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Property Class Versus Grades

When deciding what size or type of fastener best fits your needs, it is important to know the strength of the fasteners you’re choosing from. This can identified by the grade or property class associated with the fastener. Inch fasteners, which are more common in North America, will have a grade or a rating from the American Society for Testing and Materials. Property classes are used for metric fasteners.

In the metric system, property classes are used to break down the strengths of different fasteners. Each class was created using a combination of two numbers. The first number in this combination is representative of the approximate tensile strength of the fastener, multiplied by 100 in metric units of MPa. The second number, which follows the decimal point, is used to determine yield strength. This is approximated by multiplying that percentage number by the tensile strength of the fastener.

For example, if the property class of a fastener is 10.9, the tensile strength is approximately 1000 MPa. The yield strength would be 90% of this, or 0.9 multiplied by 1000, which equals out to 900. This is the most distinct difference between grades and property classes, because grades do not utilize a similar number convention.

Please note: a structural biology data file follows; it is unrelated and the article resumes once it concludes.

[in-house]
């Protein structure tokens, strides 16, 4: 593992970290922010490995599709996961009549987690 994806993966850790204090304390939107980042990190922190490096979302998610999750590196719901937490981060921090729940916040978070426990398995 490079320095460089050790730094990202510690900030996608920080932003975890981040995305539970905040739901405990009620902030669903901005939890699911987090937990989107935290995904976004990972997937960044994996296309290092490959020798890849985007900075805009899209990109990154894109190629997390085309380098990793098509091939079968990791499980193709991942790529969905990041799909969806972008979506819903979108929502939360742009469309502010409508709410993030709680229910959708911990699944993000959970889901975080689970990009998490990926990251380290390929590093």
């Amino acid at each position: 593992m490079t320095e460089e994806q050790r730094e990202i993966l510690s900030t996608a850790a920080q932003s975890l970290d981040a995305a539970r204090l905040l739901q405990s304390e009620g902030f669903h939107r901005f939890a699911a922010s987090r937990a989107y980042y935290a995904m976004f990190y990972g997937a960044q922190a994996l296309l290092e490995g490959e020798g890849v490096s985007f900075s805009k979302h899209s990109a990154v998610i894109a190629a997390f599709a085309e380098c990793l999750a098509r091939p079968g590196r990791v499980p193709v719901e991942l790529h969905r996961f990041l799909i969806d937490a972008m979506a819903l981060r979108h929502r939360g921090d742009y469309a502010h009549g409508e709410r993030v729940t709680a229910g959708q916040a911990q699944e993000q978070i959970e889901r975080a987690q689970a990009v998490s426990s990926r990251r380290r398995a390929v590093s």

For instance, Grade 2 is considered low strength, Grade 5 medium strength and Grade 8 high strength. Due to the wide variety of grades and the fact that fasteners all tend to look similar, strength grades for medium carbon and alloy steel can often be marked for identification. This is more important to look out for if strength is a determining factor for you.

There are charts available for identifying what each grade or class means, so be sure to reference those when using strength as a factor in your purchase. To learn more about grades and property classes for fasteners, contact Bossard at ProvenProductivity@bossard.com.


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November 07, 2014

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